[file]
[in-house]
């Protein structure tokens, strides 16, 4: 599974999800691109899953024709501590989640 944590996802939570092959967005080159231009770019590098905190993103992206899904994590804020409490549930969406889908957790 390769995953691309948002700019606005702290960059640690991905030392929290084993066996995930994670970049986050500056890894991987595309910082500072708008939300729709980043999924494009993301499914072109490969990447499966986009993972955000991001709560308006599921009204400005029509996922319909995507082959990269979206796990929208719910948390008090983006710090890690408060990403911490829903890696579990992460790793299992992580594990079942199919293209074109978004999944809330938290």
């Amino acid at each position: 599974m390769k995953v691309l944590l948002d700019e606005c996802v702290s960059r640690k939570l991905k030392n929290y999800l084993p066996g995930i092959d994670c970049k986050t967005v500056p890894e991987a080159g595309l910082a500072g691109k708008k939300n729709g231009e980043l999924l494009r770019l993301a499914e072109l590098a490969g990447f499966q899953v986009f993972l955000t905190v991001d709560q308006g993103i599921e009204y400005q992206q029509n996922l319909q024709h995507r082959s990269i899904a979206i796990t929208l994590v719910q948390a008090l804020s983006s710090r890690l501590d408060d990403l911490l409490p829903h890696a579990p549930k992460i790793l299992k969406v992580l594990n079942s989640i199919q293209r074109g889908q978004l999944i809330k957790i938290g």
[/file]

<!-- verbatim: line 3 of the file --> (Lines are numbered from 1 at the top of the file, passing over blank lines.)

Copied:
């Amino acid at each position: 599974m390769k995953v691309l944590l948002d700019e606005c996802v702290s960059r640690k939570l991905k030392n929290y999800l084993p066996g995930i092959d994670c970049k986050t967005v500056p890894e991987a080159g595309l910082a500072g691109k708008k939300n729709g231009e980043l999924l494009r770019l993301a499914e072109l590098a490969g990447f499966q899953v986009f993972l955000t905190v991001d709560q308006g993103i599921e009204y400005q992206q029509n996922l319909q024709h995507r082959s990269i899904a979206i796990t929208l994590v719910q948390a008090l804020s983006s710090r890690l501590d408060d990403l911490l409490p829903h890696a579990p549930k992460i790793l299992k969406v992580l594990n079942s989640i199919q293209r074109g889908q978004l999944i809330k957790i938290g």